Research shows that a hostile communication style will drive people away: whether you’re aggressive or passive aggressive, people will react negatively to you. They will feel uncomfortable, they won’t understand what is going on and they’ll want to get away from you.
Here’s what to do instead
Take responsibility for how you respond to situations and any feelings they make evoke in you. When we feel angry, it’s all we can think about. If you are feeling angry, take a breath and think things through. Although you might feel desperate to deliver the reasons behind your frustration, your message will not be delivered effectively. When another person is on the receiving end of an angry outburst, all they hear is anger, not what that person is actually saying.
Understand your negative emotions. Are you really angry? Or are you perhaps hurt or jealous instead and lashing out? Sometimes, we think we’re frustrated with a person or a situation, but the truth is, we’re actually feeling pain or the threat of rejection. It takes courage and honesty to take responsibility for the real reasons behind your negative frustrations.
Are you basing your anger on fact or interpretation? It’s easy to jump to conclusions based on feeling surrounding what we believe something to be rather than what is actually is. There’s a useful saying ‘just because we feel bad doesn’t necessarily mean it is bad’. Take the time to find out if your interpretation of a situation that frustrates you is factually true. Or has someone unwittingly fallen short of your expectations/moral code and you're misplacing blame? Remember, they are your expectations only and it’s too easy to blame somebody else for how we feel.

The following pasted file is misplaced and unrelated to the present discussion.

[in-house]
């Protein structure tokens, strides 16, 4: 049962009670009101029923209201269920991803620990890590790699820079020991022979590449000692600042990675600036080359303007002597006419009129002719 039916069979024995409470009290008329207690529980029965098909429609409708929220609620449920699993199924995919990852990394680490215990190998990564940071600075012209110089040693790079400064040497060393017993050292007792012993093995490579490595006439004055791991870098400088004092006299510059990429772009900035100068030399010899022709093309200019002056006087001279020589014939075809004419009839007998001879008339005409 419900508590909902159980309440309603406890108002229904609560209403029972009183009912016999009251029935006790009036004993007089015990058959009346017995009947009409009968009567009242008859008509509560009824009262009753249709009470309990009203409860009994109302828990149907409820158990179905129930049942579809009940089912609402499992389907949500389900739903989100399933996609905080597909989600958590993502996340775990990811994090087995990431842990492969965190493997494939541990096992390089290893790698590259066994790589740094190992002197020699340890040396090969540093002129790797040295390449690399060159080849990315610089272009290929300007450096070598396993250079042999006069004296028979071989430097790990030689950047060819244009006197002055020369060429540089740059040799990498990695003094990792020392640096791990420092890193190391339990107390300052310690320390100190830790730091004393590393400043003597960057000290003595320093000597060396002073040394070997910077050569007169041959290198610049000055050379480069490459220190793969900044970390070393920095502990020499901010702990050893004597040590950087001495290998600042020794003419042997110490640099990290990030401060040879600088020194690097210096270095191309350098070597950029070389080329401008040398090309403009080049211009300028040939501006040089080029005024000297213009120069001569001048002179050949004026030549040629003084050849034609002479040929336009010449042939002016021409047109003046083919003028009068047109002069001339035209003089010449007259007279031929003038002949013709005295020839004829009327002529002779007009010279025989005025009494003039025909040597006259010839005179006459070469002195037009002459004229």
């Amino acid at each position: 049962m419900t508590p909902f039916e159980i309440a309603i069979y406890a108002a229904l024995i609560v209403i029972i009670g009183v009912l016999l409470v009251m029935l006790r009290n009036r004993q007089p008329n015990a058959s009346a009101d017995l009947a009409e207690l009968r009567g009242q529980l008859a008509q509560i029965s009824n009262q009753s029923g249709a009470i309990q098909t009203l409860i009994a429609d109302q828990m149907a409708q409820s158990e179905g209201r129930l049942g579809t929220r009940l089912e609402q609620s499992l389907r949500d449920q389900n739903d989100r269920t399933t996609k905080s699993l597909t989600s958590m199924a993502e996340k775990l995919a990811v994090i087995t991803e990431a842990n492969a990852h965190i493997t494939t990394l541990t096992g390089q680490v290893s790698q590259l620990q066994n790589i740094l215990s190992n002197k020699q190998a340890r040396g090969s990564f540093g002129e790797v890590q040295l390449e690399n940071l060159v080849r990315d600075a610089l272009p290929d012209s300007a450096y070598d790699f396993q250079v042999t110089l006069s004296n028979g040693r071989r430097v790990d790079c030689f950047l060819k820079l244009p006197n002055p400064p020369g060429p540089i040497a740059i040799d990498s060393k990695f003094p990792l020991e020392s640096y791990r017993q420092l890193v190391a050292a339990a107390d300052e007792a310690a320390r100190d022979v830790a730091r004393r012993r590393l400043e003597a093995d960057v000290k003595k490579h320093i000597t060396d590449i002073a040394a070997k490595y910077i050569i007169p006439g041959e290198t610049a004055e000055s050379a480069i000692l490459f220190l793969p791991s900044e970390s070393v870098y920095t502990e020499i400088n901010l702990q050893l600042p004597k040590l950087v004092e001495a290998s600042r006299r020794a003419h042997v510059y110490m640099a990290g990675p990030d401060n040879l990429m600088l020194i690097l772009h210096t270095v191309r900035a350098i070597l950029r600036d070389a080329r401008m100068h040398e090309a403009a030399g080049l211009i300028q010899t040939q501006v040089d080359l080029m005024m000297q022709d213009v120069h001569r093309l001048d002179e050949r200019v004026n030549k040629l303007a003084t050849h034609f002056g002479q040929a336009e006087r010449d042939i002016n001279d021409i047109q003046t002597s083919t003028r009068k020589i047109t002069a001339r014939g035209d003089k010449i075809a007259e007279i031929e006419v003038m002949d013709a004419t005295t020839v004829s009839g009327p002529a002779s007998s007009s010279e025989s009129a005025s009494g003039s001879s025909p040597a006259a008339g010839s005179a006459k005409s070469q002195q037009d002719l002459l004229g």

Put yourself in someone else’s shoes. Focusing on why you’re angry or frustrated keeps you focused on yourself. Research shows that negative emotions make us self-centred, which means there is no room for another person’s perspective, because you’re so locked in your own view of things. Putting yourself in somebody else’s shoes enables you to think through why the other person might be saying a certain thing or acting a certain way. Instead instantly confronting them, just ask them with why they said what they said or did what they did, so you know their exact intentions. The vast majority of people don’t go out of their way to purposefully anger or hurt someone. Sometimes it happens accidentally, but more often than not, the reasons behind someone else’s actions, are about them only, and not about anyone else. By taking the time to understand, without immediately attributing blame, goes a long way in easing any negative emotions you might be experiencing.